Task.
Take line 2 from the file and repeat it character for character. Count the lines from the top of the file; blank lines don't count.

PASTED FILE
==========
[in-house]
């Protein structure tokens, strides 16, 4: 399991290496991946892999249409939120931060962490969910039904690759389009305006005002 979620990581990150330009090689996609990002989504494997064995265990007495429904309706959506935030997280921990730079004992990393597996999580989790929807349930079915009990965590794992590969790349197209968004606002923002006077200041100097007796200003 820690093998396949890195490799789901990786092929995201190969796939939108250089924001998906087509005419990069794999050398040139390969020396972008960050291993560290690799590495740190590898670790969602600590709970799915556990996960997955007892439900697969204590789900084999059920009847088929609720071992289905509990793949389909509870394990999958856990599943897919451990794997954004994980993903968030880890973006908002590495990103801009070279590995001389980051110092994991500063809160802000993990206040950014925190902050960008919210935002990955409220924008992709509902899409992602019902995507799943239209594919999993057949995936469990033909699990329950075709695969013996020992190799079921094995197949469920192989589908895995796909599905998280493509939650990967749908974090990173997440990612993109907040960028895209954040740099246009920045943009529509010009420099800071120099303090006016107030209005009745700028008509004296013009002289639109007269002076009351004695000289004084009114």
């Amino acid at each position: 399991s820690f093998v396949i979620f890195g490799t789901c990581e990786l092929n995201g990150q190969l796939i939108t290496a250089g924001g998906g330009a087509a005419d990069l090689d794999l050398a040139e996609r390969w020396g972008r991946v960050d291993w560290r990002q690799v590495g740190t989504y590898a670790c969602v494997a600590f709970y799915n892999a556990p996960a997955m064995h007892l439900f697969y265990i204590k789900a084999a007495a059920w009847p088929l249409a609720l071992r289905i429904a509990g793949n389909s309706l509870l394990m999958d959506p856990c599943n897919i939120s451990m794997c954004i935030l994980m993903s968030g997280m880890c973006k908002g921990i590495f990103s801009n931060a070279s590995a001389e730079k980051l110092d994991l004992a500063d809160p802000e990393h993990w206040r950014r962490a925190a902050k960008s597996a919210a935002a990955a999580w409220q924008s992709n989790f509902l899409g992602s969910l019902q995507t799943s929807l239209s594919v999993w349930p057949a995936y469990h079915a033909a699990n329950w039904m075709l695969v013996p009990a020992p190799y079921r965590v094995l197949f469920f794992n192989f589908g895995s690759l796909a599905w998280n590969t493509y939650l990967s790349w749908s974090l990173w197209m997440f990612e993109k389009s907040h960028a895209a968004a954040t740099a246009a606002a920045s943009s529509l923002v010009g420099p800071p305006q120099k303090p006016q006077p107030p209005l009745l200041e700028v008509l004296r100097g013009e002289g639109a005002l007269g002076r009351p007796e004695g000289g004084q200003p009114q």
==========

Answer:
């Protein structure tokens, strides 16, 4: 399991290496991946892999249409939120931060962490969910039904690759389009305006005002 979620990581990150330009090689996609990002989504494997064995265990007495429904309706959506935030997280921990730079004992990393597996999580989790929807349930079915009990965590794992590969790349197209968004606002923002006077200041100097007796200003 820690093998396949890195490799789901990786092929995201190969796939939108250089924001998906087509005419990069794999050398040139390969020396972008960050291993560290690799590495740190590898670790969602600590709970799915556990996960997955007892439900697969204590789900084999059920009847088929609720071992289905509990793949389909509870394990999958856990599943897919451990794997954004994980993903968030880890973006908002590495990103801009070279590995001389980051110092994991500063809160802000993990206040950014925190902050960008919210935002990955409220924008992709509902899409992602019902995507799943239209594919999993057949995936469990033909699990329950075709695969013996020992190799079921094995197949469920192989589908895995796909599905998280493509939650990967749908974090990173997440990612993109907040960028895209954040740099246009920045943009529509010009420099800071120099303090006016107030209005009745700028008509004296013009002289639109007269002076009351004695000289004084009114």